And so, these early scenes of Clark in the big city are either examples of some very clever foreshadowing for future Earth-One graphic novels, or, it would seem, the consequence of a lack of care or concern being taken with how this tale was constructed. For at times "Superman: Earth One" reads as if the working assumption behind it was that a few golly-gee-wow moments strung around a bowdlerised "heroes journey" narrative would in themselves provide a coherent morality and a logical storyline. By comparison with the rigorously plotted and morally-systematic "All-Star Superman", as we'll discuss, "Superman: Earth-One" appears to be ill-considered and ethically troubling.
By contrast with the parade of the wearily familiar and uninventive scenes that constitute "Superman: Earth One", the very first sequence in "All-Star Superman", beyond the four-panel prologue, is a unique and breathtaking double-page spread of Kal-El flying across the surface of the sun (1:2/3). It's a scene that's immediately followed by a five panel sequence in which a Sol-exploring spacecraft crewed by scientists from Earth is revealed to be carrying a monster. (1:4) These sequences are thrillingly unfamiliar despite the undeniable fact that they're in essence stereotypical super-hero situations; innocent citizens are being threatened by death while the noble superhero races at great cost to himself to the rescue. But Mr Morrison and Mr Quitely have invested the thought and effort into recasting the cliches of the superhero genre, so that they regain the power of their original sources while shaking off the deadwood of over-familiarity.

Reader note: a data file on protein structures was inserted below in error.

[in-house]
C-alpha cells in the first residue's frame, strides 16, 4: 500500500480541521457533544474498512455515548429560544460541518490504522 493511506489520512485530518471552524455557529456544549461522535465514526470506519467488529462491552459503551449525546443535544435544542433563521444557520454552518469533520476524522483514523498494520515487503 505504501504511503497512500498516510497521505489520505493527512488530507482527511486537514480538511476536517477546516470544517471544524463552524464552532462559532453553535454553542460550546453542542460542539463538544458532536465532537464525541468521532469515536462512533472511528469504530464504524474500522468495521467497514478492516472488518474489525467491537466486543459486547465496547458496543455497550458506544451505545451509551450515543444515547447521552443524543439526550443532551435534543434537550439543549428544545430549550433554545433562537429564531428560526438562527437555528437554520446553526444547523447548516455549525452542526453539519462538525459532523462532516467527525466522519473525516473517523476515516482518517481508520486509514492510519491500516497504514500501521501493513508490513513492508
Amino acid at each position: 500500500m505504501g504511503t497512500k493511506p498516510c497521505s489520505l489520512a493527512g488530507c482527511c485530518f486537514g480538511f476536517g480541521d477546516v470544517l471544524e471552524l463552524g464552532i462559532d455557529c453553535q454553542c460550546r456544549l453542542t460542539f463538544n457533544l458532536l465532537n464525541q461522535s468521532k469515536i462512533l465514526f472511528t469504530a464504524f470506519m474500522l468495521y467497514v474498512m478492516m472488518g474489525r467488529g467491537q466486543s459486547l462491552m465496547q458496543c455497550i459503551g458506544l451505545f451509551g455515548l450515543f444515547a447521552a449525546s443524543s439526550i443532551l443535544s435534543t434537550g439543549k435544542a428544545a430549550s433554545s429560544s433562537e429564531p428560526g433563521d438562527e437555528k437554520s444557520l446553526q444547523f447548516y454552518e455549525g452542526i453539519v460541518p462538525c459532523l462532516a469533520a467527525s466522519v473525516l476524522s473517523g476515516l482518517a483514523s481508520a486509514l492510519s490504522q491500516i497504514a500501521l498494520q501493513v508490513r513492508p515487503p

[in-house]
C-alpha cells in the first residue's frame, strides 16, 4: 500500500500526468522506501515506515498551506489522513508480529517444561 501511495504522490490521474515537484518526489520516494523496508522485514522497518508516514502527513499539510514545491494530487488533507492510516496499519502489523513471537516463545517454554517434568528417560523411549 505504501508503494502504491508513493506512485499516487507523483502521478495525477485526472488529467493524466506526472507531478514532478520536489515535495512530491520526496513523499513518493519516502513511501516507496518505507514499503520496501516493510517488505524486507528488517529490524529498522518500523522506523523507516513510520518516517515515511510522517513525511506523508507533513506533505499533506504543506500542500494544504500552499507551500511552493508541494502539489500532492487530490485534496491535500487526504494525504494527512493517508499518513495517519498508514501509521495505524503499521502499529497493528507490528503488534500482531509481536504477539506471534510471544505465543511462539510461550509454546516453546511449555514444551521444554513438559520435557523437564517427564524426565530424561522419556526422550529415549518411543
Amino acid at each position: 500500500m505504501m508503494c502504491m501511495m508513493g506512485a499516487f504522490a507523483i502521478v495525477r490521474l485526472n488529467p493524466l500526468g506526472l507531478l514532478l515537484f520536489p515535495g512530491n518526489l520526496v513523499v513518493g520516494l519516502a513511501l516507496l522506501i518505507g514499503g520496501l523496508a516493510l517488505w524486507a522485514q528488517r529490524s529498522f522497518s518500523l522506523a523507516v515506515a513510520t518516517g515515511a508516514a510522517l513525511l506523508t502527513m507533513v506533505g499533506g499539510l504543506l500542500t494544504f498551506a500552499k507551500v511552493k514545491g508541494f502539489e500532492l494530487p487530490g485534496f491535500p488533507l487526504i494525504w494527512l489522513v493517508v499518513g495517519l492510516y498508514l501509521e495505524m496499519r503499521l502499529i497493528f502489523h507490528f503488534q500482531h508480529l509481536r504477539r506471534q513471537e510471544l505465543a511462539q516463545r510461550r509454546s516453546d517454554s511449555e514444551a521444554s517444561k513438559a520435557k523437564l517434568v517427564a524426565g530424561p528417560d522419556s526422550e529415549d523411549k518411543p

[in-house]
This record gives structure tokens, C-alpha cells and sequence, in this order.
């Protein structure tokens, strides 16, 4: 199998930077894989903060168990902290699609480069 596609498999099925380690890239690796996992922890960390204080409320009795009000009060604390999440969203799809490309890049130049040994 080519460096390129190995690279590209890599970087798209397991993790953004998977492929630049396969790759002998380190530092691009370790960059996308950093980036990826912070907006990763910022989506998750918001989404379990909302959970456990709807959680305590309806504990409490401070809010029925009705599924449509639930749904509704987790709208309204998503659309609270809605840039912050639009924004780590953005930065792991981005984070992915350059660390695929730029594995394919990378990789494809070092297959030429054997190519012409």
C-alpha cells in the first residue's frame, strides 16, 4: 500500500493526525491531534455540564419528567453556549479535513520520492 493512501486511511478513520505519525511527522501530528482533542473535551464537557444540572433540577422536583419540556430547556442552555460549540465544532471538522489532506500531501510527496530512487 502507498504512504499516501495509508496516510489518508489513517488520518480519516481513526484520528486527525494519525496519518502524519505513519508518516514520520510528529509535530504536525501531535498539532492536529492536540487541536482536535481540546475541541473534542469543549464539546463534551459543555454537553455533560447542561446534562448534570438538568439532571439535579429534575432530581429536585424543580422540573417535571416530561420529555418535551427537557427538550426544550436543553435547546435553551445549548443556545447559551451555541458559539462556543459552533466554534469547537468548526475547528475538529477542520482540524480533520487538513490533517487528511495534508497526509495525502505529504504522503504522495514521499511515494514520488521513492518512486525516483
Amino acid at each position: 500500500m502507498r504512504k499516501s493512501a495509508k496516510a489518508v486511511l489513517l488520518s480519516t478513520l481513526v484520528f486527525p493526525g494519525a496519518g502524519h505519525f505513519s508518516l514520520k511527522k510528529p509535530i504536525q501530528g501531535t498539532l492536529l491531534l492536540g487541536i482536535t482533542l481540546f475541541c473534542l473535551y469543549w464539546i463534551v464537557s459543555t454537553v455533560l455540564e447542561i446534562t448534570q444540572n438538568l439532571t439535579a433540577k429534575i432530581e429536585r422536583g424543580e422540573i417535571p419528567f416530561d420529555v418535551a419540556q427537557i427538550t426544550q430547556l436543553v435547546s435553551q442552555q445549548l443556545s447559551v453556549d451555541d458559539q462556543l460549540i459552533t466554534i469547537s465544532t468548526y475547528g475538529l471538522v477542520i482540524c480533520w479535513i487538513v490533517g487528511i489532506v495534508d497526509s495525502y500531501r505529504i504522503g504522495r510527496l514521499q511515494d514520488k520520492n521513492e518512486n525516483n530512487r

And hand-in-hand with Mr Morrison's commitment to both innovation and tradition is an understanding on his part that the superhero comic strip has few needs under most circumstances for stillness. Yet Mr Straczynski's scripts have a strange staccato rhythm to them, where action occurs and then suddenly stops so that talking can happen. This happens time and time again in "Earth One: Superman", as if it hadn't occurred to JMS that the audience can not only cope with action and talking in the same panel, but that, for the most part, a combination of conversation and movement is a very good idea indeed. Mr Straczynski, it seems, thinks on one level or another that activity in a panel somehow distracts from the meaning of the dialogue being delivered therein. And so the showdown in "Earth One" between Superman and Tyrell is divided up into moments when protagonist and antagonist are punching each other without really talking (82), and moments when they're talking without doing anything else at all (85). This slows the pace of the reading experience without any compensating benefits; the